Alexei Navalny’s widow vows to continue his fight against Kremlin

19 February 2024, 18:14

APTOPIX Germany Russia Navalny
APTOPIX Germany Russia Navalny. Picture: PA

It came as the mother of the Russian opposition leader was denied access on Monday to a morgue where his body was believed to be.

The widow of Russian opposition leader Alexei Navalny has vowed to continue his fight against the Kremlin, while authorities denied his mother access to a mortuary where his body is believed to be held after his death last week in an Arctic penal colony.

With her voice cracking at times in a video posted on social media, Yulia Navalnaya accused Russian President Vladimir Putin of killing her husband in the remote prison and alleged that officials’ refusal to hand over the body to her mother-in-law was part of a cover-up.

Russian authorities said that the cause of Mr Navalny’s death on Friday aged 47 is still unknown – and the results of any investigation are likely to be questioned abroad.

Many Western leaders have already said they hold Mr Putin responsible for the death.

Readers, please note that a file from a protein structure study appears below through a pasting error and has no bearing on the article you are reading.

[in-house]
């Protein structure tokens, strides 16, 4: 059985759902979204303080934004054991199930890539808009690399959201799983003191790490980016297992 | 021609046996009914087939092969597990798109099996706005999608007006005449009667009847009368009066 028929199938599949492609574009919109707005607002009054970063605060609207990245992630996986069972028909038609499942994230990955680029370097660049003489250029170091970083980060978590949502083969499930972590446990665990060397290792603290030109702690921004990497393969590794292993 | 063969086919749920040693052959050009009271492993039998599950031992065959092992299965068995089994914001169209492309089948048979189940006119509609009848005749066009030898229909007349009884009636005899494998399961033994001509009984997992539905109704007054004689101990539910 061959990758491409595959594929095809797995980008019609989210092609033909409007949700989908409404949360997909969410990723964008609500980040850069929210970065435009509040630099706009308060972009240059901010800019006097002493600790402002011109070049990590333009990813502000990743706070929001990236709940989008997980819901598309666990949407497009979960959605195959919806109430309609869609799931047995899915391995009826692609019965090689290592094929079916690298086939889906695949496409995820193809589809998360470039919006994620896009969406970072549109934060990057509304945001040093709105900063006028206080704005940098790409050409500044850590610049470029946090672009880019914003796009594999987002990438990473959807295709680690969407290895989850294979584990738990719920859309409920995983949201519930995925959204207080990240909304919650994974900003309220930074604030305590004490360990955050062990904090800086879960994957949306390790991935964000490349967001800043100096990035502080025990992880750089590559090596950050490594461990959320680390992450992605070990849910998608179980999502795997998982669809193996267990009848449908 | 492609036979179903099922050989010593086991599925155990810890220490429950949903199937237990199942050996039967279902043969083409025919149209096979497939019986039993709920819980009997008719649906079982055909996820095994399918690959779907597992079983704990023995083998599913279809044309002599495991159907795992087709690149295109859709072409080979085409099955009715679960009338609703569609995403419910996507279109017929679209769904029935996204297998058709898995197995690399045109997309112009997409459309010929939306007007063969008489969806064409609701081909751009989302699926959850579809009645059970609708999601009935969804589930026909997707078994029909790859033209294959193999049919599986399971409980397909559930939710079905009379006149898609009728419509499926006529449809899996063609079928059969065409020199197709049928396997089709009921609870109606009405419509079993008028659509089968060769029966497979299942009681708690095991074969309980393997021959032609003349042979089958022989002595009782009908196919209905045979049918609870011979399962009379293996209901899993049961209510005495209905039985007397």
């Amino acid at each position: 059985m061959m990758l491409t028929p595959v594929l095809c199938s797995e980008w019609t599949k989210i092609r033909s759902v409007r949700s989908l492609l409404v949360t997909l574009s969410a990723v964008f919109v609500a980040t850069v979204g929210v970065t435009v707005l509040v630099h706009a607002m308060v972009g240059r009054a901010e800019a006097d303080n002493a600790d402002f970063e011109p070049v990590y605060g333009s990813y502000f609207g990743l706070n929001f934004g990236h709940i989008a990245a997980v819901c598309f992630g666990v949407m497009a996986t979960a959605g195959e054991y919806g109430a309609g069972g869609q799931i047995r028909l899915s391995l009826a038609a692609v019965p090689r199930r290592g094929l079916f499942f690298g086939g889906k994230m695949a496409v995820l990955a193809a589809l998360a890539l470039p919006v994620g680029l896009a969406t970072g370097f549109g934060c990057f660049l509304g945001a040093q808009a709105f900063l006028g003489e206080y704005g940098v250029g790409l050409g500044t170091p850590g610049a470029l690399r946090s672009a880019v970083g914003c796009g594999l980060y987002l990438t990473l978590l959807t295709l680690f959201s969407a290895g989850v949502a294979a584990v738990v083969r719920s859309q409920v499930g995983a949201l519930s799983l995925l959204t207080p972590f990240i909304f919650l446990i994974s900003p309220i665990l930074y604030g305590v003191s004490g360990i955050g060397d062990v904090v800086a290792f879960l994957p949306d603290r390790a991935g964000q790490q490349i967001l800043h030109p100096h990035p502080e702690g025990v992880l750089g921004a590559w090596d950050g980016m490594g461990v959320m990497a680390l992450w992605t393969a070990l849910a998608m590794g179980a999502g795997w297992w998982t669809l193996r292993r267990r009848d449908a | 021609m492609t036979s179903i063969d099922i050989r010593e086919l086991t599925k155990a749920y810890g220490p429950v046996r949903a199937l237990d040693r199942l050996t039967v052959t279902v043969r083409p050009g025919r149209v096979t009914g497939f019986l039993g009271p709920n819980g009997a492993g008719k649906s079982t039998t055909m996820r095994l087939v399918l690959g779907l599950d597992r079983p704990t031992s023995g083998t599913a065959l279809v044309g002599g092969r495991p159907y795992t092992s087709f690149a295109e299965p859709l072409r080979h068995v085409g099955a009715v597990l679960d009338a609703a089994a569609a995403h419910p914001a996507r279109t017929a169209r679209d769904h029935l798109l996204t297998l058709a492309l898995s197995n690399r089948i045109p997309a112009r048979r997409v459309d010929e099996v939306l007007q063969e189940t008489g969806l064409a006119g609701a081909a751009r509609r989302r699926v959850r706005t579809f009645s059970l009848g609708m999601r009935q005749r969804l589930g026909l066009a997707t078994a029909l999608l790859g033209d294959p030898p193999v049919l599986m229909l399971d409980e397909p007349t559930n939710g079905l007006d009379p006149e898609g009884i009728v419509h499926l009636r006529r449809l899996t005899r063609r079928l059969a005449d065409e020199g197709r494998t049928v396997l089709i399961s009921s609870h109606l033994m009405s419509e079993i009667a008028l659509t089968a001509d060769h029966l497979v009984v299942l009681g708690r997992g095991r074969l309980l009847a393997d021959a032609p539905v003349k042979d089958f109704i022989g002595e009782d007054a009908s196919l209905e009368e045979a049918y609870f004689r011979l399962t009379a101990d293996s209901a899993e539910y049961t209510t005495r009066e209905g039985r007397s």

Belgium EU Foreign Ministers
Yulia Navalnaya, widow of Russian opposition leader Alexei Navalny, at a meeting of EU foreign ministers at the European Council building in Brussels (Yves Herman, Pool Photo via AP)

Mr Navalny’s death has deprived the Russian opposition of its most well-known and inspiring politician less than a month before an election that is all but certain to give Mr Putin another six years in power.

It dealt a devastating blow to many Russians, who had seen Mr Navalny as a rare hope for political change amid Mr Putin’s unrelenting crackdown on the opposition.

Mr Navalny had been imprisoned since January 2021, when he returned to Moscow after recuperating in Germany from a nerve agent poisoning that he blamed on the Kremlin.

He received three prison terms since his arrest, on a number of charges he had rejected as politically motivated.